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Large-Scale Patterns in the Agricultural Demographic Transition of Mesoamerica and Southwestern North America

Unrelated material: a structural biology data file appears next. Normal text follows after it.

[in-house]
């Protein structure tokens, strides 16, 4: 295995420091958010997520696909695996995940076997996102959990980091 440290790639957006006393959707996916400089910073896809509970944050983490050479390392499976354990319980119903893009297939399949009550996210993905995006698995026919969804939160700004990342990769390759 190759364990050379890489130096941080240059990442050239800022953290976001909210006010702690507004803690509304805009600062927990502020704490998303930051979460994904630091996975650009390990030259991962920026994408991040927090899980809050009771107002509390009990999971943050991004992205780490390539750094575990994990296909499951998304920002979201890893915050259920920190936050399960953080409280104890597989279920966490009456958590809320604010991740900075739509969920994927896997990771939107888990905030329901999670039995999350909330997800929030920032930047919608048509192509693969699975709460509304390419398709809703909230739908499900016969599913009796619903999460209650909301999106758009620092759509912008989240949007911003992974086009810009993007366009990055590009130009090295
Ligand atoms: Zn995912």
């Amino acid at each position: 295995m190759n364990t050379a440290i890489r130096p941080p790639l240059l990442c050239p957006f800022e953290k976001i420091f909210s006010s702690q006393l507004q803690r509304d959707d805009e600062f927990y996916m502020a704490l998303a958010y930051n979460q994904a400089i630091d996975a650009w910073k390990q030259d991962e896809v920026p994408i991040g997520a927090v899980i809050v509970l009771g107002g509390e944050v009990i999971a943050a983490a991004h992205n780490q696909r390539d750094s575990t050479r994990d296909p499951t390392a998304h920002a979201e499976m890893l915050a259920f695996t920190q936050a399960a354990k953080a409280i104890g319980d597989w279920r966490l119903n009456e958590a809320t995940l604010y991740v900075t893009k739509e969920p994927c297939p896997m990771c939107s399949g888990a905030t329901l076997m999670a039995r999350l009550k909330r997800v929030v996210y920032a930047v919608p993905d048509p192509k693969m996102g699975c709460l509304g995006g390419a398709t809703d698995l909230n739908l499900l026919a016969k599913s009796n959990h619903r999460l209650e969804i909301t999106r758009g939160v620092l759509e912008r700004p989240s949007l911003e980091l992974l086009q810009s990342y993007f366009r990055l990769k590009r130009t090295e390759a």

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This article examines large-scale spatial and temporal patterns in the agricultural demographic transition (ADT) of Mesoamerica and southwestern North America (“the Southwest”). An analysis of published settlement and subsistence data suggests that the prolonged ADTs of these regions involved two successive eras of rapid population growth. Although both periods of growth were fueled by the introduction or development of more productive domesticates, they had distinctive demographic and social consequences. The first phase of the ADT occurred only in a scattering of favorable regions, between 1900 and 1000 BC in Mesoamerica and 1200 BC–AD 400 in the Southwest. Its demographic consequences were modest because it was underwritten by still rather unproductive maize. During this phase, increased population was confined mainly to a few agricultural heartlands, whereas surrounding regions remained sparsely populated. The second phase of the ADT was more dramatic in the spatial scale of its impact. This “high productivity” phase unfolded between 1000 and 200 BC in Mesoamerica and AD 500–1300 in the Southwest, and it was fueled by more productive maize varieties and improving agricultural technologies. It was accompanied by sweeping social, economic, and political changes in both regions.

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